May 7, 2013
Horse-training tips to get you through a gate safely on a ranch-started youngster.
Bred by Terry Crofoot of Crofoot Ranches LLP in Lubbock, Texas, the 3-year-old has a good handle on him already, put on by Thomas Saunders V of the Saunders Ranch in Weatherford, Texas. Well into the bridle, confident in his rider and in a settled frame of mind, Felix is ready to learn to work a gate.
Using the same techniques they teach in guest lectures at Colorado State University’s colt-starting classes, Terry and Thomas walk Felix through his first gate.
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With Thomas riding, Terry explains what both men want in a youngster before working on a gate.
“You need to be able to move your horse’s hindquarters and place them where you want them,” he says. “Any exercises where you get control of the hind end will help.”
“He rides into the corner (of the gate and the fence) so he doesn’t have to worry about forward movement as he moves the colt up beside the gate,” Terry says.
The colt has a lot to take in: the rider’s signals with his leg and rein, the feel of the gate and the sounds. Thomas lets the colt tell him the next step; depending on the colt, this might be all he does in one lesson.
“Be repetitive, but don’t overdo it one time until he gets burned out on it,” Terry says.
are several ways to go through a gate correctly and safely,” Terry says. “Consider each gate and what’s around it to decide the best way to approach it, whether you go forward through it or back through it.
“You want to avoid getting in
a position between the gate and the gate post where you could get pinched or the gate closes and wedges on you and your horse, especially with a green horse.”
This gate is made to swing both ways. For a green colt, it will be easier to ride through the gate forward, pushing it open.
To start, Thomas positions Felix parallel to the gate with his haunches toward the gate’s hinge, head toward the latch. Thomas opens the gate and pushed it away well clear of the post to ride through, around the end of the gate. On the other side, he straightens Felix with his head toward the gate’s hinge and then sidepasses Felix against the gate to close it.
“A finished horse on a gate should arc his body to go around the end of the open gate,” Terry says. “Then he should straighten up alongside the gate and arc his body the other way, with his nose tipped away from the gate, to push the gate closed.
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Thomas will gradually work on improving Felix’s body position. And he’ll work on opening and closing the gate from both sides. A rider has to be able to open and close a gate with his left or right hand, depending on how the gate’s hinged.
“Riding in a feedlot really teaches a horse,” Terry says. “You open thousands of different gates thousands of times a day in the feedlot. Those horses are probably the best gate horses in the country.”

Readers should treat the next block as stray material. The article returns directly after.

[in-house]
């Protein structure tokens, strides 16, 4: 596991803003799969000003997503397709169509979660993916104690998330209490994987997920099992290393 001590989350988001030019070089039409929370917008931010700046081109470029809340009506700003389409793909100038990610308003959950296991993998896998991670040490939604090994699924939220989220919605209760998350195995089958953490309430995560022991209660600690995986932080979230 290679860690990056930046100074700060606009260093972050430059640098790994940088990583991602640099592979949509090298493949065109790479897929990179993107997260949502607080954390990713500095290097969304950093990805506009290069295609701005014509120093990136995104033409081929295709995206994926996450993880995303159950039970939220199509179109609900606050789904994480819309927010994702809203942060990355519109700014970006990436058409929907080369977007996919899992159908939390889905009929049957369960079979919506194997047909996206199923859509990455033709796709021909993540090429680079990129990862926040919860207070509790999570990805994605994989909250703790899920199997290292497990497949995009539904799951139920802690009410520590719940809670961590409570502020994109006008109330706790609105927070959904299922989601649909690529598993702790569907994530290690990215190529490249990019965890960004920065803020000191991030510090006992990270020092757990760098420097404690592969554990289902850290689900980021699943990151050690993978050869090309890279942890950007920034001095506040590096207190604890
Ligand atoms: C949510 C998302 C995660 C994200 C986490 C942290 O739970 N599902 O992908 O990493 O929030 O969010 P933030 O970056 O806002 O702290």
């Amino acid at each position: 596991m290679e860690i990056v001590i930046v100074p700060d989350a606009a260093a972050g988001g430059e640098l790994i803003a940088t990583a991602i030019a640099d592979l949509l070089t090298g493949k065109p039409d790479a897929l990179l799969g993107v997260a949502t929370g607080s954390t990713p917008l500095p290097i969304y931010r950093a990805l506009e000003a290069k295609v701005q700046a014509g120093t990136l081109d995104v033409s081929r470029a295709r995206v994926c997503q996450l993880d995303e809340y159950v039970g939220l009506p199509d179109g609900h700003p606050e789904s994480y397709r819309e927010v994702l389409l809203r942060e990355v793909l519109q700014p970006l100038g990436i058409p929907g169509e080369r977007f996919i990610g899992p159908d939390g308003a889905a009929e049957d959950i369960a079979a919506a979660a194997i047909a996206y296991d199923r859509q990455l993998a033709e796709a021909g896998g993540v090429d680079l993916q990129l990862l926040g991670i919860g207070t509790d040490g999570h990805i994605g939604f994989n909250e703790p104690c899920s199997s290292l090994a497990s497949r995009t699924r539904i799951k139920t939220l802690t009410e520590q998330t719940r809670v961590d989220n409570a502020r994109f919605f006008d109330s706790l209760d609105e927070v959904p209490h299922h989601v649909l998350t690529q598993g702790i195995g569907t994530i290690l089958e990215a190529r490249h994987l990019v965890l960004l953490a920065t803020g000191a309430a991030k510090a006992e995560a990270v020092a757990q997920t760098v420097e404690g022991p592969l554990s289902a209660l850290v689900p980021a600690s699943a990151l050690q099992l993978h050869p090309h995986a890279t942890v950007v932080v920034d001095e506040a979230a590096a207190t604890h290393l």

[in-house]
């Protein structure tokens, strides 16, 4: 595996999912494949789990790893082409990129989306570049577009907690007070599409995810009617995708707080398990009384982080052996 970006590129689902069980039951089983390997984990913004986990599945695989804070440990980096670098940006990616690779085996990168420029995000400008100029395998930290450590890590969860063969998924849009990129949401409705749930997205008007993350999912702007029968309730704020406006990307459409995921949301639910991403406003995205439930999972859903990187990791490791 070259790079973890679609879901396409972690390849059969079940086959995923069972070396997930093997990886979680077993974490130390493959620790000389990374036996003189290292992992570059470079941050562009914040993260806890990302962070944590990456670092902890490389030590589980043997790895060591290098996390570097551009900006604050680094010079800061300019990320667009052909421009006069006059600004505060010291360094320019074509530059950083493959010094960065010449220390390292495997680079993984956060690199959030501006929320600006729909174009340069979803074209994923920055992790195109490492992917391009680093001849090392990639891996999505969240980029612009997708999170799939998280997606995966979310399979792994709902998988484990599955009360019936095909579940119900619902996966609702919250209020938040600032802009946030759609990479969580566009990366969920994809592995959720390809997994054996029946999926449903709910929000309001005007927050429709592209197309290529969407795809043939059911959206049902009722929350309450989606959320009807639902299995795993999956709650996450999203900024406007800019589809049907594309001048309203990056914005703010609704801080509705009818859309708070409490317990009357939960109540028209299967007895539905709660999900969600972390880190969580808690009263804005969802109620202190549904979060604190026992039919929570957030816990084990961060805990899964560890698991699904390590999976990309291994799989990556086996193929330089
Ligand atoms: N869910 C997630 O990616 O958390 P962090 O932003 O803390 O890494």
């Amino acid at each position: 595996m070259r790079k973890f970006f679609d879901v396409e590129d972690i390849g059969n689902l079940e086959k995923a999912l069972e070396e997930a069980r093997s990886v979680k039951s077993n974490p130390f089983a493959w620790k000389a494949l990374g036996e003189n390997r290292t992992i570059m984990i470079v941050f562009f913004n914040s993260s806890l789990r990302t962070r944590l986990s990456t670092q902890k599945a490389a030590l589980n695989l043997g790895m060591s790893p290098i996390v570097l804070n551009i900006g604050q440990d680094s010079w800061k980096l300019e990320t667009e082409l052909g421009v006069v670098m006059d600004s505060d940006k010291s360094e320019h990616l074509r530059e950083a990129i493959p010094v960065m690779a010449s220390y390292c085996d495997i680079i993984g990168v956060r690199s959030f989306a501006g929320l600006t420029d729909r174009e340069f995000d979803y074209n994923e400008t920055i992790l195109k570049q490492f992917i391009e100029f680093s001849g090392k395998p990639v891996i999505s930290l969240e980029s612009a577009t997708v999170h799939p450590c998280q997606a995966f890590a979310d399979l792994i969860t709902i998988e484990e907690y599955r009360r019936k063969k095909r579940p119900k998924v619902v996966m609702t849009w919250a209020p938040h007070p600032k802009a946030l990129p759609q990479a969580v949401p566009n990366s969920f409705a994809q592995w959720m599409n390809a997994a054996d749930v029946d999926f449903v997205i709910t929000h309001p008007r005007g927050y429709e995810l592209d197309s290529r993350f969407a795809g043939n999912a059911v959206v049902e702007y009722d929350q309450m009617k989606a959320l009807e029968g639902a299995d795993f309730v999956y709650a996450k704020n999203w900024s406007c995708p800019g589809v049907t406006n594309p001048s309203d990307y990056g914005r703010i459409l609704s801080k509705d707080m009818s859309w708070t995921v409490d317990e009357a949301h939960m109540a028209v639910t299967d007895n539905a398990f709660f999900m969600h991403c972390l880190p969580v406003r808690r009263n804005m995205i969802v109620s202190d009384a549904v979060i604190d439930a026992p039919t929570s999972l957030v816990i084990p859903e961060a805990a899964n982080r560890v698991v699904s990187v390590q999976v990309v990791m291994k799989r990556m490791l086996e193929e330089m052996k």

As Felix gains in his confidence with the gate and moving his body around it, Thomas can introduce other options that ask for more handling. For example: What if this same gate did not swing to the inside of the arena?
“Pushing the gate away from you is always the safest way to open it,” Terry says. “But if you have to pull a gate toward you, it is safer to back through.
“If you’re backing through, you are more conscious of it being a more hazardous situation, and you are more apt to keep the gate open farther to create a bigger space and take a bit longer doing it.
“On the horse’s side, if he happens to get hung up, he’s more apt to go forward and away from the pressure and actually open the gate instead of squeezing it shut on you.”
Thomas positions Felix with his head toward the hinge and grabs the gate with his left hand. He sidepasses away from the gate then backs around the gate completely, wide of the gate post. When he’s clear on the other side, he asks Felix to sidepass away to pull the gate shut.
“It’s not the easiest way to open a gate,” Terry adds, “but it’s one that can be used as a training maneuver to gain control of your horse. And in a ranch horse competition, it can show off how much control you have.”
But as with any new maneuver you teach your horse, don’t rush.
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The biggest mistakes happen when the horse really doesn’t understand what you’re asking, in where you want him to put his body, sidepassing, moving off your leg, etc.
“Depending on the horse’s personality, he might get frustrated and mad,” Terry says. “Some just get nervous because they don’t know what you want. Watch for those signals: They tell you when you could be going too fast. You just have to slow down and think of a way to let him understand.”
In that case, go right back to the basics you started with, moving the hindquarters, sidepassing and standing against the gate.
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